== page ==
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10/29/10 - Received plans
Plans came in the mail today. As they said, it's a CD full of files.
10/30/10 - Printing documents
Spent about 5 hours just printing. Printing, printing, printing. Clever way to ship a heaping pile of documents halfway around the world, but a bit of work on my end.
I bought a binder to put the main build manual into.
Trying to show the chapters - intro/materials/processes, wing and aileron, fuselage, empennage, landing gear, controls, airframe assembly and rigging, modification drawings.
10/31/10 - Formatting and printing
3hr - Downloaded a free .dwg viewer and started formatting the .dwg files (approx 24" x 36" prints) into first .pdf files. Then, viewing the .pdf files, I threw off screen shots into .ppt for printing on 8.5" x 11" pages. Most of the views in the .dwg files are quite small views of parts anyway, so other than the fact the drawings are already done, there is no reason they need to be printed at 24" x 36". 13 sheets of drawings. The file for sheet 6 didn't open, so I will email the company to see if they can just attach that one to an email.
The collection of drawing sheets, cut down to print on 8.5x11 pages. About an inch thick.
The maintenance and operating manuals. Another 100+ pages
11/1/10 - More formatting, parts list
2hr - A little disappointed - it appears some key tables aren't in the attached documents. Namely in the fuselage section, what would appear to be a table of tube sizes and lengths is missing. Maybe that info is on sheet 6. Started organizing a parts list. This was one of the most handy ways I plans-built the Sonex - sort the parts list by material dimension (thickness), then don't worry about what sheet it's on or what part number it is, or where in the airplane it goes, just make all the parts of that material at one time.
11/2/10 - Parts list.
1hr - got sheet 6 via email. Whew - that IS the missing info. ALL of the fuselage tubes are on that sheet. I mean ALL of them. A bunch of them are the same diameter with the same holes in each end, so for those (couple dozen), there's just a table of overall lengths.
11/3/10 - Parts list.
2hr - continuing to make up the parts list. Starting a spreadsheet for easy sorting.
11/6/10 - Parts list and brake pedals
1hr - entering data into the spreadsheet. I copied the key fields off EACH drawing page (about 150 pages when the 13 large sheets are blown apart into multiple screen shots to print on 8.5 x 11 pages) onto hand-written pages, then copied these fairly quickly into an .xls file. This will be the basis for another spreadsheet - hardware. Nope, they don't give either of these in the 500 or so pages of documentation that comes with the "plans". The cd is really based on building the kit, not working it from plans. But with the USD / GBP exchange rate getting worse by the day, G-TLAC's informing me of a price increase for 2011, and simply the logistics of shipping parts halfway around the world, I hope I can get a lot of this built with locally-available materials.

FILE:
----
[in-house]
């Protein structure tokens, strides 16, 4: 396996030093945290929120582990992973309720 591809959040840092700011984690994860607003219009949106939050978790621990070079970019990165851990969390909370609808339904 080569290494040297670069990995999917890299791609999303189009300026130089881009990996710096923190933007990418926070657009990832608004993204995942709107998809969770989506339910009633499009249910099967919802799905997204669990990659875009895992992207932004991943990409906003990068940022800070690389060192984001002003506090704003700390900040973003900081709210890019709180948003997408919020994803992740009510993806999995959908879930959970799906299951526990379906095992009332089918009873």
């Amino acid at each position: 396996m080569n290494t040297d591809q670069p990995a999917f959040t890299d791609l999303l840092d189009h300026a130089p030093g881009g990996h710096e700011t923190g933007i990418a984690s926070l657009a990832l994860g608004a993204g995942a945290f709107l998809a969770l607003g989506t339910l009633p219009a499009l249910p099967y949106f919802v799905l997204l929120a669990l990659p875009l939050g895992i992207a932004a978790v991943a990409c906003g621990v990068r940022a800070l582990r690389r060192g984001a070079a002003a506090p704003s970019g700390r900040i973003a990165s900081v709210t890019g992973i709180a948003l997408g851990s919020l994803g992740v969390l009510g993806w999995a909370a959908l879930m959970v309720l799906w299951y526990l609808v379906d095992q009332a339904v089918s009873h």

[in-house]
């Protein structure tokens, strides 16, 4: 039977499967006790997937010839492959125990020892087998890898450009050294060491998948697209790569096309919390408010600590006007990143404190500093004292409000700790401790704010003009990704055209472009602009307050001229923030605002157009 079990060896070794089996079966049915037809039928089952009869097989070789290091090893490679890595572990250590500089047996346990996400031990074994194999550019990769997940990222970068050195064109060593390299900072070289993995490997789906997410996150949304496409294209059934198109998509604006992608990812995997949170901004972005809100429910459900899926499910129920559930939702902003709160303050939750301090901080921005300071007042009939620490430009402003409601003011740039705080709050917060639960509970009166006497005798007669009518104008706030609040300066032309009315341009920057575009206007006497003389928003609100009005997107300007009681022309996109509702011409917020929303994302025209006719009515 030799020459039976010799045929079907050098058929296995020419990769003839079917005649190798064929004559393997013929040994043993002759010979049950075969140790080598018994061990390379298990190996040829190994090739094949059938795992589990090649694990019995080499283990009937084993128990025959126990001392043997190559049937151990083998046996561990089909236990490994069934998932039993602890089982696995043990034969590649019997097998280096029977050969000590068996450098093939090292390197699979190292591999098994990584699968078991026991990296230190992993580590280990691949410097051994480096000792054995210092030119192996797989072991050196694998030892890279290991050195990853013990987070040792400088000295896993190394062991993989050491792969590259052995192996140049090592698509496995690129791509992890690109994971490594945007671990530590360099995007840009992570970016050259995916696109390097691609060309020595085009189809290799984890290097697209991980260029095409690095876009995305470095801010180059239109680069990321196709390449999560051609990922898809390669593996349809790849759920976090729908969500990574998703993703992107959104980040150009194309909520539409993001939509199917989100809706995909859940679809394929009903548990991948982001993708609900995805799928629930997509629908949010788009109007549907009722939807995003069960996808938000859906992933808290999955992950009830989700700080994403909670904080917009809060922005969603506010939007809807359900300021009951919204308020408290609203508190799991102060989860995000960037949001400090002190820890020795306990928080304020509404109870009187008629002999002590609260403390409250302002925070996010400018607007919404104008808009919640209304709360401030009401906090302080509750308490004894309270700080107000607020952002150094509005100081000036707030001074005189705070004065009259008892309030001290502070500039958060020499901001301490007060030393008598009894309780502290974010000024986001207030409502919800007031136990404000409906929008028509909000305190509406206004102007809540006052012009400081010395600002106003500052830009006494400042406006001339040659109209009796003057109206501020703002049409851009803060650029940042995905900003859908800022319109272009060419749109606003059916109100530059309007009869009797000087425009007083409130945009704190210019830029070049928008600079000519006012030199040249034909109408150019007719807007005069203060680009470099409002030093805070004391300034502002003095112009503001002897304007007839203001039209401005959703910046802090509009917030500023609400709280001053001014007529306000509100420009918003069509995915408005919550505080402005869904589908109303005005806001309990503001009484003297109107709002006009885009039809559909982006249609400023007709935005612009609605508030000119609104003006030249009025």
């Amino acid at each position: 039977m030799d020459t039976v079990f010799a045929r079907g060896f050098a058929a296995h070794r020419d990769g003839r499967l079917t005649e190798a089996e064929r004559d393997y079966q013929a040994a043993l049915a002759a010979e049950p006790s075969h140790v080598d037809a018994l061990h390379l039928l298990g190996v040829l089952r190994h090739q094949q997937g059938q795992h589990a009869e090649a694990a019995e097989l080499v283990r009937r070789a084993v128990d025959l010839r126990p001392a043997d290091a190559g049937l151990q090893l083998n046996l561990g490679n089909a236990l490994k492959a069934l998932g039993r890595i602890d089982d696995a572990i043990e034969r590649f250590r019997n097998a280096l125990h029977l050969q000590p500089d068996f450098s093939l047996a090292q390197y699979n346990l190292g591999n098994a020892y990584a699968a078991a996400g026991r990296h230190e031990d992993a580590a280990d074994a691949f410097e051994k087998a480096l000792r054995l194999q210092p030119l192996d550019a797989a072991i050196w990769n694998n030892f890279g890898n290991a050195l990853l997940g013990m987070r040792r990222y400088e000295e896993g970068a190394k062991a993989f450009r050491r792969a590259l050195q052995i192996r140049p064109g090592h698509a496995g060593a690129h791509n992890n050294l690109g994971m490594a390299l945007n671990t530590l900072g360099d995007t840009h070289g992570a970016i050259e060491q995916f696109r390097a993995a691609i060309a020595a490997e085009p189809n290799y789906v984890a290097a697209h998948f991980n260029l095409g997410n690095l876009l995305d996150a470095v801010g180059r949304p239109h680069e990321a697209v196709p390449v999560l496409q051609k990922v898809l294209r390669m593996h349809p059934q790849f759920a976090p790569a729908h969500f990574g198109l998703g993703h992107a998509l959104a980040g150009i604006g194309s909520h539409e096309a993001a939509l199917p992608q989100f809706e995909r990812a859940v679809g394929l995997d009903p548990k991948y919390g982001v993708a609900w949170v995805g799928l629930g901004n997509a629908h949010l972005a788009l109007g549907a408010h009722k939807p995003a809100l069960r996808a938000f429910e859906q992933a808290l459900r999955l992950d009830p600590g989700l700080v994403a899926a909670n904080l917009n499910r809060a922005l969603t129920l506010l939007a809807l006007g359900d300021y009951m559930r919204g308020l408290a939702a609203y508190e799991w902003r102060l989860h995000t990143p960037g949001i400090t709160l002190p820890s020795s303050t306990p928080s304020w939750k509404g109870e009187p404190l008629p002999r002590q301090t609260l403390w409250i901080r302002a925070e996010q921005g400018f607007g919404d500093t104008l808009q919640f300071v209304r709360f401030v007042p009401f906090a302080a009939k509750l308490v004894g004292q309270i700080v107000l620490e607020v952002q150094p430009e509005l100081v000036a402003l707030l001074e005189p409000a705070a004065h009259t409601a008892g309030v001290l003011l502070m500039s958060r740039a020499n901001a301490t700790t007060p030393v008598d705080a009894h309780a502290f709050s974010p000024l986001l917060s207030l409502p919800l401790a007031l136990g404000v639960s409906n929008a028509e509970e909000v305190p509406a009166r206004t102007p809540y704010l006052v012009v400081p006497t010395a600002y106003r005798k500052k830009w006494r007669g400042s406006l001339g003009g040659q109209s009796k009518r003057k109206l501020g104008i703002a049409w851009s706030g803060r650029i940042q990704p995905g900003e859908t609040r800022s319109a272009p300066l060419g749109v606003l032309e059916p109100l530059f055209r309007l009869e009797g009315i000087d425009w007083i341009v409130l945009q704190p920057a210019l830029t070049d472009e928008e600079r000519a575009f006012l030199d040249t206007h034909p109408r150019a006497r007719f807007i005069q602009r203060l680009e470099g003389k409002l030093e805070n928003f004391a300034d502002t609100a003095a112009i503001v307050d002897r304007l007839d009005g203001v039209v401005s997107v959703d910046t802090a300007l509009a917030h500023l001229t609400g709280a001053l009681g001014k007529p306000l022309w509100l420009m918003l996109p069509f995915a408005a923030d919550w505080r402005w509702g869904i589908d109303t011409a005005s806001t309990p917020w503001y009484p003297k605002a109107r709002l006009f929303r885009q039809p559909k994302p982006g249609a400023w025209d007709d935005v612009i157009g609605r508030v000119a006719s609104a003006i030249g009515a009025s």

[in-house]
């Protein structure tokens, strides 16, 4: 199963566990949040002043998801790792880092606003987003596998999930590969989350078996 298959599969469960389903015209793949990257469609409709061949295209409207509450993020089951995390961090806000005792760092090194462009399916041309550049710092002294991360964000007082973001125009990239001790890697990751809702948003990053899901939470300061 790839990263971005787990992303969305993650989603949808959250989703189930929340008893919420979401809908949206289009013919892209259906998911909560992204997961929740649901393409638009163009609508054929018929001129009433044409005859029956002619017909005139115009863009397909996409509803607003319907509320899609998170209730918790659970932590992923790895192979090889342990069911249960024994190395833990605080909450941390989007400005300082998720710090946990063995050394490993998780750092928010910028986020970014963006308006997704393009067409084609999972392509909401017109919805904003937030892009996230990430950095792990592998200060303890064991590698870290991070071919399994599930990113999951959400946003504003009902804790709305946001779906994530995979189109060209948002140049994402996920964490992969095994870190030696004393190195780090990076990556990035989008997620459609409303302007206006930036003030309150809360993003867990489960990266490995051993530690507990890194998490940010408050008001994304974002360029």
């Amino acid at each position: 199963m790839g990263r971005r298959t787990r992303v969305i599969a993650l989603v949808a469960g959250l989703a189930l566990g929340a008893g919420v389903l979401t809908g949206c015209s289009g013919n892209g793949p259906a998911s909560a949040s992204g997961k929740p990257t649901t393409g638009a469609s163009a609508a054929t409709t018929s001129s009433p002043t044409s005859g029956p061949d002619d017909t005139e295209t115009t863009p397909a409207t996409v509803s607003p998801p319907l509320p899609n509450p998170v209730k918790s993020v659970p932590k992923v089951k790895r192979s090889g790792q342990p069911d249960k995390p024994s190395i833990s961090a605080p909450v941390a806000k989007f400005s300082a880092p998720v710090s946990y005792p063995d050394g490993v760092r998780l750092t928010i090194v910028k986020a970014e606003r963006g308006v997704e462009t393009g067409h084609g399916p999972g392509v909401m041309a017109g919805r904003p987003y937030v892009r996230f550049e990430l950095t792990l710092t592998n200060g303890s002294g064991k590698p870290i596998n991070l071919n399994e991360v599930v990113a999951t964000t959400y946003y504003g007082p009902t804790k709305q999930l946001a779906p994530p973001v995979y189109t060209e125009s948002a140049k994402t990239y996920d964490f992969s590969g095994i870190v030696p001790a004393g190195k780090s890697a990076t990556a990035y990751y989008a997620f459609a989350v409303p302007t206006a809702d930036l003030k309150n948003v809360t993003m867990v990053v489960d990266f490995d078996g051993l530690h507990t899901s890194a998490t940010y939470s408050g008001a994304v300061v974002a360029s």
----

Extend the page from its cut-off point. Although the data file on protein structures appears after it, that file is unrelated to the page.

First parts, brake pedals.
1hr - brake pedals. I'm still not sure about the 6082 aluminum called out for pretty much everything in the plans (there is one hogged-out part listed as 6061 and another as 2024, and very, very few 4130 steel parts), but I have a .25" thick foot-square plate of 6061 I "inherited" from my grandfather (left in his junk at the retirement community after he passed away, and my mom thought I, of anyone in the family, might find a use for it). So I carved off a slice for the brake pedals. If it turns out 6061 can't substitute for 6082, brake pedals aren't hugely critical or they are easy to make again. The one with lightening holes is 56g, without 76g, so all those holes are 20g.
11/8/10 - parts list
2hr entering more info into the parts list.
11/9/10 - measuring parts
2hr using the cad program (which was a time-limited free trial version), I measured the collection of parts that are labeled as "full size pattern" on the drawings. Since I don't know that the screen shots I made are "actual size", I would rather just dimension these un-dimensioned parts and build from there.
11/11/10 - .125 parts
1hr - I have concluded that 6061 can be substituted for 6082. I looked up the properties from several sources and contacted Aircraft Spruce and Wicks regarding availability of 6082. Wicks has not yet replied, but Spruce said they contacted all of their U.S. metal suppliers, and it's not available, at least not domestically. Near as I can tell, 6082 is essentially 6061 but made in England. Ok, so there's a slight difference in the composition, but as far as properties go, elongation in 6061 is slightly higher (meaning a little more stretch before it cracks), and its yield and ultimate stresses are the same to slightly higher than 6082 depending on what source I review. This airplane takes a LOT of material thicknesses, tube diameters and wall thicknesses. I mean a LOT, compared to a Sonex, which has exactly two thicknesses of sheet, then .060, .090, .125 and .188 for "plate" parts. The Sherwood calls for .018, .022, .028, .036, .048, .064, .188, .25 for sheet/plate thicknesses. In tubes, there's about 16 or 17 sizes, plus some square, rectangular, and u-channel sizes. The parts list so far looks like about twice as many parts as the Sonex, and I didn't even catalog the wood parts yet (plywood ribs, plywood sheeting, cap strips, a gazillion gussets, etc.). Though it might go together about as quickly because there are about 10,000 fewer rivets to be installed. Sorted the parts list on .125 parts and printed. Started drawing cardboard patterns for .125 parts, cut out a few.